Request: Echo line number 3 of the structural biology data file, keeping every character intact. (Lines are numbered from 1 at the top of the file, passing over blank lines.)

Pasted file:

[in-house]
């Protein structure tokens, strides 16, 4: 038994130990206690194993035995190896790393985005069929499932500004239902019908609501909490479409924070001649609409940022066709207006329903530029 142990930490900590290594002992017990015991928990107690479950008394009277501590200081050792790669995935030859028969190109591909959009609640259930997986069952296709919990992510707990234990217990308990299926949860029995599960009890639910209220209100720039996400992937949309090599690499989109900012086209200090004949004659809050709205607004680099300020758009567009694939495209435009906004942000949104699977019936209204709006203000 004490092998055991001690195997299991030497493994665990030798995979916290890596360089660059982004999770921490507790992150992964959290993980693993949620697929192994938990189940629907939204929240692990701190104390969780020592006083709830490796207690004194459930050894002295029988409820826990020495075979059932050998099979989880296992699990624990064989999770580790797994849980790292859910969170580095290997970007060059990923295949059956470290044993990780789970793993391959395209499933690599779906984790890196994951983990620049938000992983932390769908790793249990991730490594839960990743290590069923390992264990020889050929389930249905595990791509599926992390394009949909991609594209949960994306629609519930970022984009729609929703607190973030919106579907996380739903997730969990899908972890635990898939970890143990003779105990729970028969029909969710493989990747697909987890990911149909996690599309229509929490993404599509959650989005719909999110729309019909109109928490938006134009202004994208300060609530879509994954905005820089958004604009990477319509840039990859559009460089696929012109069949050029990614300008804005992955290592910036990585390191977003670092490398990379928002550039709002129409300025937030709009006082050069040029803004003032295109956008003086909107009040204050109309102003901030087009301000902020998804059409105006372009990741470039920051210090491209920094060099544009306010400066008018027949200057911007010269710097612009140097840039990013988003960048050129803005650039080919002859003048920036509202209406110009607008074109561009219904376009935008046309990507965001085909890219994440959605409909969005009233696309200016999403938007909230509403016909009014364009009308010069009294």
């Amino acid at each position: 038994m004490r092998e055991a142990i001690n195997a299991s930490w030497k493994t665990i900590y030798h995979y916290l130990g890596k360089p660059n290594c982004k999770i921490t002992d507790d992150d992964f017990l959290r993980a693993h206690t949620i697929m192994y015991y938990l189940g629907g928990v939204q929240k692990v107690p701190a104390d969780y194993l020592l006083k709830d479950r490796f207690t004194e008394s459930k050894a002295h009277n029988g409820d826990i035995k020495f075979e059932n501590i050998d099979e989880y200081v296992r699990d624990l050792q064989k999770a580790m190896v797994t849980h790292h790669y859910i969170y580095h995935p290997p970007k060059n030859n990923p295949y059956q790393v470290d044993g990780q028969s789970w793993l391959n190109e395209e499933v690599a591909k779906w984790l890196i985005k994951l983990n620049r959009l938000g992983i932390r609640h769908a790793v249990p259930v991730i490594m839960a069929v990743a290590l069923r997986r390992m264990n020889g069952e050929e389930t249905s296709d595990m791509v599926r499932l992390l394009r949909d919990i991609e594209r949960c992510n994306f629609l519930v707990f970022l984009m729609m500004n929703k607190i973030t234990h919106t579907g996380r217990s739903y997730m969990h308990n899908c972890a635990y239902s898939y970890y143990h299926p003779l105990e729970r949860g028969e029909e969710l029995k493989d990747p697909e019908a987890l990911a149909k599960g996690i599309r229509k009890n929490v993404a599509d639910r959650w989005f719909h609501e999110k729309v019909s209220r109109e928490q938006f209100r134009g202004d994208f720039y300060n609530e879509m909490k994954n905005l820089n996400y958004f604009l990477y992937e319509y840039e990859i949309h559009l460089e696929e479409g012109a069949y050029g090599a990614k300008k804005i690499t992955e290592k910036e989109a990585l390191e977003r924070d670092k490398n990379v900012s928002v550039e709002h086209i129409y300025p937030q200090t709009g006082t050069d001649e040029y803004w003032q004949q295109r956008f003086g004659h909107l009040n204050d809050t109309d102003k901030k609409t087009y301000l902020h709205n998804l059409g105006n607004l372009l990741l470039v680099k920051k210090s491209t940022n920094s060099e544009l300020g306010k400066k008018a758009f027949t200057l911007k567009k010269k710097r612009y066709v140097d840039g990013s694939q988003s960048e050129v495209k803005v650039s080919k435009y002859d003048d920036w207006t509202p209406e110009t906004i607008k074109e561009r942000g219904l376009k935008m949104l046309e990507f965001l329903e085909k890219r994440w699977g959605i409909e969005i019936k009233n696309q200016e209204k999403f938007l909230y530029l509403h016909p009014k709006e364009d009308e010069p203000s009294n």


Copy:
């Amino acid at each position: 038994m004490r092998e055991a142990i001690n195997a299991s930490w030497k493994t665990i900590y030798h995979y916290l130990g890596k360089p660059n290594c982004k999770i921490t002992d507790d992150d992964f017990l959290r993980a693993h206690t949620i697929m192994y015991y938990l189940g629907g928990v939204q929240k692990v107690p701190a104390d969780y194993l020592l006083k709830d479950r490796f207690t004194e008394s459930k050894a002295h009277n029988g409820d826990i035995k020495f075979e059932n501590i050998d099979e989880y200081v296992r699990d624990l050792q064989k999770a580790m190896v797994t849980h790292h790669y859910i969170y580095h995935p290997p970007k060059n030859n990923p295949y059956q790393v470290d044993g990780q028969s789970w793993l391959n190109e395209e499933v690599a591909k779906w984790l890196i985005k994951l983990n620049r959009l938000g992983i932390r609640h769908a790793v249990p259930v991730i490594m839960a069929v990743a290590l069923r997986r390992m264990n020889g069952e050929e389930t249905s296709d595990m791509v599926r499932l992390l394009r949909d919990i991609e594209r949960c992510n994306f629609l519930v707990f970022l984009m729609m500004n929703k607190i973030t234990h919106t579907g996380r217990s739903y997730m969990h308990n899908c972890a635990y239902s898939y970890y143990h299926p003779l105990e729970r949860g028969e029909e969710l029995k493989d990747p697909e019908a987890l990911a149909k599960g996690i599309r229509k009890n929490v993404a599509d639910r959650w989005f719909h609501e999110k729309v019909s209220r109109e928490q938006f209100r134009g202004d994208f720039y300060n609530e879509m909490k994954n905005l820089n996400y958004f604009l990477y992937e319509y840039e990859i949309h559009l460089e696929e479409g012109a069949y050029g090599a990614k300008k804005i690499t992955e290592k910036e989109a990585l390191e977003r924070d670092k490398n990379v900012s928002v550039e709002h086209i129409y300025p937030q200090t709009g006082t050069d001649e040029y803004w003032q004949q295109r956008f003086g004659h909107l009040n204050d809050t109309d102003k901030k609409t087009y301000l902020h709205n998804l059409g105006n607004l372009l990741l470039v680099k920051k210090s491209t940022n920094s060099e544009l300020g306010k400066k008018a758009f027949t200057l911007k567009k010269k710097r612009y066709v140097d840039g990013s694939q988003s960048e050129v495209k803005v650039s080919k435009y002859d003048d920036w207006t509202p209406e110009t906004i607008k074109e561009r942000g219904l376009k935008m949104l046309e990507f965001l329903e085909k890219r994440w699977g959605i409909e969005i019936k009233n696309q200016e209204k999403f938007l909230y530029l509403h016909p009014k709006e364009d009308e010069p203000s009294n």